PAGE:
Logic and truth in economics

26 Nov, 2020 at 16:52 | Posted in Economics | 13 Comments

Logic yields validity, not truth. - Post by Ziya on BoldomaticTo be ‘analytical’ and ‘logical’ is something most people find recommendable. These words have a positive connotation. Scientists think deeper than most other people because they use ‘logical’ and ‘analytical’ methods. In dictionaries, logic is often defined as “reasoning conducted or assessed according to strict principles of validity” and ‘analysis’ as having to do with “breaking something down.”

But that’s not the whole picture. As used in science, analysis usually means something more specific. It means to separate a problem into its constituent elements so to reduce complex — and often complicated — wholes into smaller (simpler) and more manageable parts. You take the whole and break it down (decompose) into its separate parts. Looking at the parts separately one at a time you are supposed to gain a better understanding of how these parts operate and work. Built on that more or less ‘atomistic’ knowledge you are then supposed to be able to predict and explain the behaviour of the complex and complicated whole.

In economics, that means you take the economic system and divide it into its separate parts, analyse these parts one at a time, and then after analysing the parts separately, you put the pieces together.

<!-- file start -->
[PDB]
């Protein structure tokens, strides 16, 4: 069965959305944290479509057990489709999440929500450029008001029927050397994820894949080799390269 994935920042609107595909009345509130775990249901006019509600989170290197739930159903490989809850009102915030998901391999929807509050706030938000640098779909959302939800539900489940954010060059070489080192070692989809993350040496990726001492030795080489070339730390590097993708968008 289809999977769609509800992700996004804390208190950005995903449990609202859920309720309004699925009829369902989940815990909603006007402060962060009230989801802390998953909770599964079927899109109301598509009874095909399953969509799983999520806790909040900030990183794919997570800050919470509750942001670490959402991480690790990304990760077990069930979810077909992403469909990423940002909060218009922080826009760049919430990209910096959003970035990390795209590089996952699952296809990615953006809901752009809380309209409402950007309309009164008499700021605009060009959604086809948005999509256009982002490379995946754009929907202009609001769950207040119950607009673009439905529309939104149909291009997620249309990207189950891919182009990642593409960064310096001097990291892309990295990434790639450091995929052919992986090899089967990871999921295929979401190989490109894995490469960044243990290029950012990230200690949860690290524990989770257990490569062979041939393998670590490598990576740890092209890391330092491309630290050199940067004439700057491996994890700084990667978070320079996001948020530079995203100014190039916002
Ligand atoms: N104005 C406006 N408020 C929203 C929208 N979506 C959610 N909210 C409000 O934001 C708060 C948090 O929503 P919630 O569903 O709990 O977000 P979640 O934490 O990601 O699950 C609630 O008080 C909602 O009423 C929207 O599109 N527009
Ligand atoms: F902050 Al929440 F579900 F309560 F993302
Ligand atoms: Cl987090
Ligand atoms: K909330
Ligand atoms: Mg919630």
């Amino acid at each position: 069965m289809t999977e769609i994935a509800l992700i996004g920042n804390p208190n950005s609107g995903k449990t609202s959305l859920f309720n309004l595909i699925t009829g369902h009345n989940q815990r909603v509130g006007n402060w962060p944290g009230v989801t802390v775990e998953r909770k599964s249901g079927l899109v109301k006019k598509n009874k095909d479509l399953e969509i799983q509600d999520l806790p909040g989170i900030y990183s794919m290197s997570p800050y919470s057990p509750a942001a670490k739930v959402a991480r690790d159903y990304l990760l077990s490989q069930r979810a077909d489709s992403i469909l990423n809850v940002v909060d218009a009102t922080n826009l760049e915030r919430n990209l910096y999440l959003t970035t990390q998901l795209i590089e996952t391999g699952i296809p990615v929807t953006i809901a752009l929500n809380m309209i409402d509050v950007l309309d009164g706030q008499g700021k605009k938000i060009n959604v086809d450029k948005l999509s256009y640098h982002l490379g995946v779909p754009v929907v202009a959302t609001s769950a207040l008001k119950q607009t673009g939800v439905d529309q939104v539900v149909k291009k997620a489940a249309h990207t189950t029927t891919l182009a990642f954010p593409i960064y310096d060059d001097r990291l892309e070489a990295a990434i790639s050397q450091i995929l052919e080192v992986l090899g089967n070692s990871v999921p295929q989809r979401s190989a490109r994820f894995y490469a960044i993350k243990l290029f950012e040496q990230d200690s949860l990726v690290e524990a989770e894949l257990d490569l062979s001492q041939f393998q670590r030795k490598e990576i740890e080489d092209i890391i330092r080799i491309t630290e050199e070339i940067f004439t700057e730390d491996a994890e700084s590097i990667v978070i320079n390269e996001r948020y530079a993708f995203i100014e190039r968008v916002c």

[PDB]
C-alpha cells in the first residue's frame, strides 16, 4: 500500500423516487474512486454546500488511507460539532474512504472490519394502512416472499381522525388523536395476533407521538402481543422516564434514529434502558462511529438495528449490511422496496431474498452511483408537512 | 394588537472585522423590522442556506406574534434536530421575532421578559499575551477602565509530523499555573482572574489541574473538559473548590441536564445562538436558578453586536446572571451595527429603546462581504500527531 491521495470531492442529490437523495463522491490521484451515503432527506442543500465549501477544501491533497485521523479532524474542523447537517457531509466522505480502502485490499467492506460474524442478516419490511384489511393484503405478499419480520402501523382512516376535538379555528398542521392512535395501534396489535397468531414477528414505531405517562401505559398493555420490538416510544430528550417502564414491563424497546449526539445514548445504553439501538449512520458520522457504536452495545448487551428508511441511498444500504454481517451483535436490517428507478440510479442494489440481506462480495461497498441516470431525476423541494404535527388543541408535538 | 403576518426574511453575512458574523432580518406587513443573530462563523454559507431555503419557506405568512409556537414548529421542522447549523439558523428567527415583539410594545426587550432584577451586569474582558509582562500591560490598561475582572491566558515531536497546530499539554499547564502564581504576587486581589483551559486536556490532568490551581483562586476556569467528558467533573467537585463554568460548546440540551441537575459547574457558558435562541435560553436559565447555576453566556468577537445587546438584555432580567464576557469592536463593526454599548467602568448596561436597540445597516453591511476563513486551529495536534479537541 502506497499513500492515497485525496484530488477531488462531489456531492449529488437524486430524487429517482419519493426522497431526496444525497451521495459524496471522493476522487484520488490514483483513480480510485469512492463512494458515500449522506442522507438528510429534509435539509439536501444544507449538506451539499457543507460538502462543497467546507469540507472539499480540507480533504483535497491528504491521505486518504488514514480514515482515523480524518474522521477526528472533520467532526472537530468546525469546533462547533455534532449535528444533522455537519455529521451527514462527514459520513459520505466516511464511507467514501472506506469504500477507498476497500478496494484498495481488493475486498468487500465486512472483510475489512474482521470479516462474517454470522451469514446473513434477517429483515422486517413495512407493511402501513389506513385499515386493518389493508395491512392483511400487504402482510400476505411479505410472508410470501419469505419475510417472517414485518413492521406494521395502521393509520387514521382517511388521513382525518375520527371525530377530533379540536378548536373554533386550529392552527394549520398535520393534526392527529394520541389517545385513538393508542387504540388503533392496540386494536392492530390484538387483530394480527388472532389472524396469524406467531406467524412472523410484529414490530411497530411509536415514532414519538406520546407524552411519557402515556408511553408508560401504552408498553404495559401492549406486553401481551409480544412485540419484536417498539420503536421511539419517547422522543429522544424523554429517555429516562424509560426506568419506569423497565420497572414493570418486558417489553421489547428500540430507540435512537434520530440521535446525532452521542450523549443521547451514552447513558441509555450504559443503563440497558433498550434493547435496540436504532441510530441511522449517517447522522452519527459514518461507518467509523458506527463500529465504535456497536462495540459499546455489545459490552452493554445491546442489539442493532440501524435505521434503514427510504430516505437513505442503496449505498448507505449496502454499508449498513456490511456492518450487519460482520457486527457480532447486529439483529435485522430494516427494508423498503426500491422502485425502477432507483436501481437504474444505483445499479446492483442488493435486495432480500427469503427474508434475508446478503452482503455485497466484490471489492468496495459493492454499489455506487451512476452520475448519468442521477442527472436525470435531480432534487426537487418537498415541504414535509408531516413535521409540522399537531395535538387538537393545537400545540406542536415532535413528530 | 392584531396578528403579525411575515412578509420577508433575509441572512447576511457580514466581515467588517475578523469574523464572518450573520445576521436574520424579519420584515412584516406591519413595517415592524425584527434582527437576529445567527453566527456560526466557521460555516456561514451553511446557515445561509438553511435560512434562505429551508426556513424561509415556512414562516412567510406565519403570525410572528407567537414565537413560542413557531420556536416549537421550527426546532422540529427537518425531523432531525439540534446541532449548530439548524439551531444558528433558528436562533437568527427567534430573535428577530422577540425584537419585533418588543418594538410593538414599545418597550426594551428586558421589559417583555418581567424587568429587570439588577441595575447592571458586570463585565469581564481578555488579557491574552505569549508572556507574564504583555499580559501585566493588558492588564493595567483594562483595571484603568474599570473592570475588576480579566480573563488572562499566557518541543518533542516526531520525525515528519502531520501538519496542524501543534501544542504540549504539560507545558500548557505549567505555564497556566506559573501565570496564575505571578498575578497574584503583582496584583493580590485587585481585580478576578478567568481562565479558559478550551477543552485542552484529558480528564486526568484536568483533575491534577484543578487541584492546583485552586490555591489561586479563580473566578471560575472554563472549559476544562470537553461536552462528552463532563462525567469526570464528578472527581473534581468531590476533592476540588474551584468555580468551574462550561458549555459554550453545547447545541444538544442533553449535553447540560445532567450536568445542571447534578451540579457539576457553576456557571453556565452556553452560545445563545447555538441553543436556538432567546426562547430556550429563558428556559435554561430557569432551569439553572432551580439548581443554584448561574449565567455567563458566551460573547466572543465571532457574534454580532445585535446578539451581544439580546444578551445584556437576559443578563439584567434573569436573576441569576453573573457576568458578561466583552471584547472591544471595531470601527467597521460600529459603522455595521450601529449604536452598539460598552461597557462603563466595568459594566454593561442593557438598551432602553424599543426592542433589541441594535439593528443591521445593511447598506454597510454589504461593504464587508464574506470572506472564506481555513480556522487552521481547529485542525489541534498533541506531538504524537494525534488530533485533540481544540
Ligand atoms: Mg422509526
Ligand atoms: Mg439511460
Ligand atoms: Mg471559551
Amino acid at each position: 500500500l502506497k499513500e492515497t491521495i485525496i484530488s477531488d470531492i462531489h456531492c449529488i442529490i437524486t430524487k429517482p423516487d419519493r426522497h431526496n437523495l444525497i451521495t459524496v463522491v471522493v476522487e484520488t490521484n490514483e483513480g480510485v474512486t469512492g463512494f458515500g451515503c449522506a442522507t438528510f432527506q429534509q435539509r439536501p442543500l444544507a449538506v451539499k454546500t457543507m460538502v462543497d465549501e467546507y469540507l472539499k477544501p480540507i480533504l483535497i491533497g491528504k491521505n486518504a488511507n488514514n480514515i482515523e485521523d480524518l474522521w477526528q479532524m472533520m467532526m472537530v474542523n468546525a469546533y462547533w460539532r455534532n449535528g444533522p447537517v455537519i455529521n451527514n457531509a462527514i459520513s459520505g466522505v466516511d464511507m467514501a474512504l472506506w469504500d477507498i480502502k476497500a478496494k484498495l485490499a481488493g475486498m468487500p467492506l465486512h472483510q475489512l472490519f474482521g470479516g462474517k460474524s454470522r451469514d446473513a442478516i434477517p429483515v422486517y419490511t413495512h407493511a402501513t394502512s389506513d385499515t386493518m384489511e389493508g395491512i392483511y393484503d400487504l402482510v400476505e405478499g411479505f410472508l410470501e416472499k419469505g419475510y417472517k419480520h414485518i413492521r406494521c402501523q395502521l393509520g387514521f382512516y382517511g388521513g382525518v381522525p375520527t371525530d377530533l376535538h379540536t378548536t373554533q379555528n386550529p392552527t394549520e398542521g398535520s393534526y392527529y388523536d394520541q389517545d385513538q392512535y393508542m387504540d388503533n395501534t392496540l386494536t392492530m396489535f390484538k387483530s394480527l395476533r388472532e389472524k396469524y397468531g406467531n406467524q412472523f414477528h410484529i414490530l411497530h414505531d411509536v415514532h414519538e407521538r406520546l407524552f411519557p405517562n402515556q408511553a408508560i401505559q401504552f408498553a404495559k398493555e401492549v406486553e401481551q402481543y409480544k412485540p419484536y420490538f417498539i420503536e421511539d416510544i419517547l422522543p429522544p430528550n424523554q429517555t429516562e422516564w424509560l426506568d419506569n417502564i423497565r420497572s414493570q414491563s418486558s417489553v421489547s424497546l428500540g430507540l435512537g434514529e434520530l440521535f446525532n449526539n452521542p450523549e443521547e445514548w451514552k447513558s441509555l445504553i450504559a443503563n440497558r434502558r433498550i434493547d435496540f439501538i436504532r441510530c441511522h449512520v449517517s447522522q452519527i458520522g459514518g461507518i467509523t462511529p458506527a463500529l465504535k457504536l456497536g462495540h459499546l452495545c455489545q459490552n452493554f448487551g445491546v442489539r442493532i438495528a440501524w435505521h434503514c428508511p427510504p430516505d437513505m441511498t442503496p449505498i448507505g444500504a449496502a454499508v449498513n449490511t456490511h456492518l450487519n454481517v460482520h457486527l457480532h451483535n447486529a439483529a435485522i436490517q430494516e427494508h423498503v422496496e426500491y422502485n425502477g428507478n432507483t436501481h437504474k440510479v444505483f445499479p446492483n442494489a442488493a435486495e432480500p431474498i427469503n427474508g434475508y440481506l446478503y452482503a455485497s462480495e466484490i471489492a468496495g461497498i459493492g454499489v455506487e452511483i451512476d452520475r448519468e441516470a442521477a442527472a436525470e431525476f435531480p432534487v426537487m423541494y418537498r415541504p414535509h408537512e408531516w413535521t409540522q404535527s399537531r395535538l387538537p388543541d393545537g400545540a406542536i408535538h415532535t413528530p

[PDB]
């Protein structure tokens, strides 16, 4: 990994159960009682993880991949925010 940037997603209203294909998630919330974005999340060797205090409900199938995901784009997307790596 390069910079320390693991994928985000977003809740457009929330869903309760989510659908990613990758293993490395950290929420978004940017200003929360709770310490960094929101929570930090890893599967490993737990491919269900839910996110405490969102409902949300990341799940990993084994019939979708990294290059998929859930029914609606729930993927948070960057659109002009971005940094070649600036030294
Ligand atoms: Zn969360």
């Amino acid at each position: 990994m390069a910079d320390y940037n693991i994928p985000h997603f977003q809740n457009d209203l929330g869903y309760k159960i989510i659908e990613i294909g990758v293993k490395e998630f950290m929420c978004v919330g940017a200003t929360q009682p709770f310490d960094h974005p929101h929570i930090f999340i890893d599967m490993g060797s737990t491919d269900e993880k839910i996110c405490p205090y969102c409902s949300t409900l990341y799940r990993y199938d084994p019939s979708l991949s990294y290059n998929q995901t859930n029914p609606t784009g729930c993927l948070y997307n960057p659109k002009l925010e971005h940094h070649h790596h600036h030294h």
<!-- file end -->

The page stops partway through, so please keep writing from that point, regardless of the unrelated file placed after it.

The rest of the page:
The ‘analytical’ approach is typically used in economic modelling, where you start with a simple model with few isolated and idealized variables. By ‘successive approximations,’ you then add more and more variables and finally get a ‘true’ model of the whole.

This may sound like a convincing and good scientific approach.

But there is a snag!

The procedure only really works when you have a machine-like whole/system/economy where the parts appear in fixed and stable configurations. And if there is anything we know about reality, it is that it is not a machine! The world we live in is not a ‘closed’ system. On the contrary. It is an essentially ‘open’ system. Things are uncertain, relational, interdependent, complex, and ever-changing.